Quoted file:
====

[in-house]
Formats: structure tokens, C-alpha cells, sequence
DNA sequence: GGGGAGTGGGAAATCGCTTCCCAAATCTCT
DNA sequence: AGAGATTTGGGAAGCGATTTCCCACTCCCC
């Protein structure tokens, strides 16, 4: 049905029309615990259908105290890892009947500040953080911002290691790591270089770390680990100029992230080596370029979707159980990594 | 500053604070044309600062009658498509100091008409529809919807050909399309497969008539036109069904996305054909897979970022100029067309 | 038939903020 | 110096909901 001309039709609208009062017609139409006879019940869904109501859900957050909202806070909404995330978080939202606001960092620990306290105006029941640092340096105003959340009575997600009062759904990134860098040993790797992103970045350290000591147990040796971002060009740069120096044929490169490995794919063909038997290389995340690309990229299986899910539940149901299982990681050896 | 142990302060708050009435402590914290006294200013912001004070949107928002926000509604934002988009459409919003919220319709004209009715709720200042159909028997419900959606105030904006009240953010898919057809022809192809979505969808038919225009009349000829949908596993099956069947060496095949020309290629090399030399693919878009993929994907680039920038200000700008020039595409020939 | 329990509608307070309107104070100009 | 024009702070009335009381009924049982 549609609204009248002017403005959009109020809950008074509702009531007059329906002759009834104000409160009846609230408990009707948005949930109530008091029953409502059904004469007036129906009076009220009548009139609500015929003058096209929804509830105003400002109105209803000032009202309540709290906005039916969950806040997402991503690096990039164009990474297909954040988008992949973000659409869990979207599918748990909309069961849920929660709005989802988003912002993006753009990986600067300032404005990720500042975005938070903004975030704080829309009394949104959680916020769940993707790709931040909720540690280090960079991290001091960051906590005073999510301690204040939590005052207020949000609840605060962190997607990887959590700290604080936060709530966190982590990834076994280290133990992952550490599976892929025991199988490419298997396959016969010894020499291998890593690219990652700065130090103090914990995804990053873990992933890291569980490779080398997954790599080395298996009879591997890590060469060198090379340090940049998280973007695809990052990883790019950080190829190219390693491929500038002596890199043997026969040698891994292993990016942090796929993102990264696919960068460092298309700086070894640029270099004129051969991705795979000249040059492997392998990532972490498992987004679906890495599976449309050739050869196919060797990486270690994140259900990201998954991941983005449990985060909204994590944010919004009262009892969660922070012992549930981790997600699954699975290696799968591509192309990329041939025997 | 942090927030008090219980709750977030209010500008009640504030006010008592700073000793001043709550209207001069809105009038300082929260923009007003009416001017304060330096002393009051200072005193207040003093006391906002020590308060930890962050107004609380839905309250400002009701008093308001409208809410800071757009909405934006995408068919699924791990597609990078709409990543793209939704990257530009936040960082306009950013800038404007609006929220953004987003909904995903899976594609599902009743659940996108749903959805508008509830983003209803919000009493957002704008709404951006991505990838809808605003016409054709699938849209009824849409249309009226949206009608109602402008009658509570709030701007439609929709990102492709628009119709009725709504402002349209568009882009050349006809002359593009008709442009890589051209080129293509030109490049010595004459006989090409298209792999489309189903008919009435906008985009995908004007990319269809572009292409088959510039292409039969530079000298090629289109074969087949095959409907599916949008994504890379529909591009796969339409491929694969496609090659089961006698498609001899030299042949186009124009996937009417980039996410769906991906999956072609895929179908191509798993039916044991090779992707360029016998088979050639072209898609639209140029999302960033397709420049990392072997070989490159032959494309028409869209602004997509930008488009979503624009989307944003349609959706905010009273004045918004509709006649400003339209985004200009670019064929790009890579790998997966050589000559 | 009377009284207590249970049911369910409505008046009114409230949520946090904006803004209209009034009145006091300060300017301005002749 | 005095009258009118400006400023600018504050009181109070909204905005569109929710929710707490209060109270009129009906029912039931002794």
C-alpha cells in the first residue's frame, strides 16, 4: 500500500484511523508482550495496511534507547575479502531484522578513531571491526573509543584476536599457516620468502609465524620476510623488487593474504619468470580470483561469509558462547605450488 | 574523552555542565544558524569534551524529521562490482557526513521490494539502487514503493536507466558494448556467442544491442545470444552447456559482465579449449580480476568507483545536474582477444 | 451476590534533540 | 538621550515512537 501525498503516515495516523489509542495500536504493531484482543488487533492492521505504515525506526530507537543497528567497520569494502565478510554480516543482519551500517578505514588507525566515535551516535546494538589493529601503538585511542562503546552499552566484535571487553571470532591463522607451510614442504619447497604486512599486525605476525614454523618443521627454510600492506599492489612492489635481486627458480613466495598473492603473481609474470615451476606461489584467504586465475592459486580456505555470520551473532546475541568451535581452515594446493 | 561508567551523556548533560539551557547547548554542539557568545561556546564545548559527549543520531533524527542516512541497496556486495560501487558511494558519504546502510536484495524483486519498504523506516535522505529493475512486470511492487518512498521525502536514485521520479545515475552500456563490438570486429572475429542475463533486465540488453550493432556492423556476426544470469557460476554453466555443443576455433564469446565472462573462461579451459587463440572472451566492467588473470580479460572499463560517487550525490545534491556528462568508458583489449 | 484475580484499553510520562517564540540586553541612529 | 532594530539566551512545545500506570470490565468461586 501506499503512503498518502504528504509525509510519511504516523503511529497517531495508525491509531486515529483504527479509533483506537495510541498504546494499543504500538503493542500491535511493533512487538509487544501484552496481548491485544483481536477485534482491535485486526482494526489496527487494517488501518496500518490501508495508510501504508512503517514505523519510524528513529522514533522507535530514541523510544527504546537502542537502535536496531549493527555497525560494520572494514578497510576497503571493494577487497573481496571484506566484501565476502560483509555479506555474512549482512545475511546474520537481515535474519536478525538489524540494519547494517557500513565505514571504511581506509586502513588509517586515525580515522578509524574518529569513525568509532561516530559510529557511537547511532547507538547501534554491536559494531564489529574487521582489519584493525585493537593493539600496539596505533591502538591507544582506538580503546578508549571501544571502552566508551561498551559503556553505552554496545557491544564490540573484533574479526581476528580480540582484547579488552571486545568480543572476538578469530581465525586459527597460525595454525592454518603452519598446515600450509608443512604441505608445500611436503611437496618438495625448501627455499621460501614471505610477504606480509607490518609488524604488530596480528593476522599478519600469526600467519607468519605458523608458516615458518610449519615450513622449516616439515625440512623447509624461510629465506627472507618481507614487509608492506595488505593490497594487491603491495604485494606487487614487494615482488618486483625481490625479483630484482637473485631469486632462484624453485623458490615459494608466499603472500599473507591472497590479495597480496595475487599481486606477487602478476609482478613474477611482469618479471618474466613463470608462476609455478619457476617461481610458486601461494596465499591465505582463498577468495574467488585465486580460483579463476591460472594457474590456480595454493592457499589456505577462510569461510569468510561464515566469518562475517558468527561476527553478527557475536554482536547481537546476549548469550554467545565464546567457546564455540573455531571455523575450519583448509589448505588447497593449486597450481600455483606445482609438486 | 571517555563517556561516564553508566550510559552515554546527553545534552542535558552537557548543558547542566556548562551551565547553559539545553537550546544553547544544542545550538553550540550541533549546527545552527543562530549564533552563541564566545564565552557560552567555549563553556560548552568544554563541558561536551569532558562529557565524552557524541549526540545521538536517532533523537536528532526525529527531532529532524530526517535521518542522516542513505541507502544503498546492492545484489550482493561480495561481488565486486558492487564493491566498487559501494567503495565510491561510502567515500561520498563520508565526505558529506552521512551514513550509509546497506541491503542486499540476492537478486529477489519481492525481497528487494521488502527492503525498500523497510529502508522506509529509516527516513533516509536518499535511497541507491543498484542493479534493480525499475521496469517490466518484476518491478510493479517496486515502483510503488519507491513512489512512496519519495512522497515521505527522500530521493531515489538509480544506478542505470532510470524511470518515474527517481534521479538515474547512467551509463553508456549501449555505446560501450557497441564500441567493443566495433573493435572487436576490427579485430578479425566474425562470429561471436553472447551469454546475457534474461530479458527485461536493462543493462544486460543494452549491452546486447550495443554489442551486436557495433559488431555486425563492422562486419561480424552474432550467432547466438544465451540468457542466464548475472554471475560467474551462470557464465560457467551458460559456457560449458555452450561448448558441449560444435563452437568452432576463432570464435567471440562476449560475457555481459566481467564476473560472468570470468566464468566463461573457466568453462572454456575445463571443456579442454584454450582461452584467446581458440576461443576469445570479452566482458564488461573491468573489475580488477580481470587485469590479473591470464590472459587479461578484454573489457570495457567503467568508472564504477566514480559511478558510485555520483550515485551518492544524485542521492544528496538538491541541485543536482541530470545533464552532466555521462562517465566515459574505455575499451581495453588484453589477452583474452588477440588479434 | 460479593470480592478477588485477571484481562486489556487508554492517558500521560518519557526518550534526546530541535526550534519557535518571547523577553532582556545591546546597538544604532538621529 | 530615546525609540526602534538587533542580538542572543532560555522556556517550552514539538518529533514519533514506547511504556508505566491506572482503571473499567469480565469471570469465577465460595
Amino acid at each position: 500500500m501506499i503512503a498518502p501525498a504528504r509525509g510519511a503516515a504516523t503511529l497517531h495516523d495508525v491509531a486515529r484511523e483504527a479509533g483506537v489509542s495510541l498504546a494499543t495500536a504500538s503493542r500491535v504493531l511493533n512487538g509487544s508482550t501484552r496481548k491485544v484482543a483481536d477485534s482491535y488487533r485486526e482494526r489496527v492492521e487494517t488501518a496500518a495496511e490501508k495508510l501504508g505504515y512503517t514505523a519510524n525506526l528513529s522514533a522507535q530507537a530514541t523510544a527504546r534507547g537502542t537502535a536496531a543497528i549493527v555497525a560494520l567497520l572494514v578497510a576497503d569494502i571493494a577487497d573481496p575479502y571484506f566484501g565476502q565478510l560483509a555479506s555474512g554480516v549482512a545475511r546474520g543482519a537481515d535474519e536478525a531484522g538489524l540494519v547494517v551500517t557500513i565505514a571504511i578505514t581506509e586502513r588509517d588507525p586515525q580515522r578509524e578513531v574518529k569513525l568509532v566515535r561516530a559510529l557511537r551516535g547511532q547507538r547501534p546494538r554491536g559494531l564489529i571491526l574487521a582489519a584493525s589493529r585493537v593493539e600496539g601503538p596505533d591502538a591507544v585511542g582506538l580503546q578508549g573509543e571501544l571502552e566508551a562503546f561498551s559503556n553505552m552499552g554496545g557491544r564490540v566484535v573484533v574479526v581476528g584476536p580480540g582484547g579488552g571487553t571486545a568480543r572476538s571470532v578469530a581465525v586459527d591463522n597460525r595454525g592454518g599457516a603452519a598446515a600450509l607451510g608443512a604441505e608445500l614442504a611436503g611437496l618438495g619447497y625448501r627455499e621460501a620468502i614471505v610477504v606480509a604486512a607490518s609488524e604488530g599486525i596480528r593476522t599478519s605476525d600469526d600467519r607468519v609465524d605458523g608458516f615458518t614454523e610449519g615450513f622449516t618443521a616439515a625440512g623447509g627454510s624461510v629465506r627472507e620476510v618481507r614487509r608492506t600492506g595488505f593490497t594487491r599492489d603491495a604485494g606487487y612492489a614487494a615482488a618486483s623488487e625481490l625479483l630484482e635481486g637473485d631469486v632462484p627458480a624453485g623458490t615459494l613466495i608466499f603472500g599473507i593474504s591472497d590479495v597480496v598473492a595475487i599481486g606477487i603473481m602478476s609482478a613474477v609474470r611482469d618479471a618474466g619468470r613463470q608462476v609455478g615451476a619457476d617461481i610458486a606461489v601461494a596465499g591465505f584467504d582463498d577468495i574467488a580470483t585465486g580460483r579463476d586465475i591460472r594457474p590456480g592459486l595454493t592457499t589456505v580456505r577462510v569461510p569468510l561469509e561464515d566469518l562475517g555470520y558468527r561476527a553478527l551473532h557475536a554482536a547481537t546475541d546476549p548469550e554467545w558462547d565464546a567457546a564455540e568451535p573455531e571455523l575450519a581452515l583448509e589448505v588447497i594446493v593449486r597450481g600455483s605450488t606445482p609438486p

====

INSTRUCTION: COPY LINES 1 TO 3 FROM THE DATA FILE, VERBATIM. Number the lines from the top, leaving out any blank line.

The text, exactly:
[in-house]
Formats: structure tokens, C-alpha cells, sequence
DNA sequence: GGGGAGTGGGAAATCGCTTCCCAAATCTCT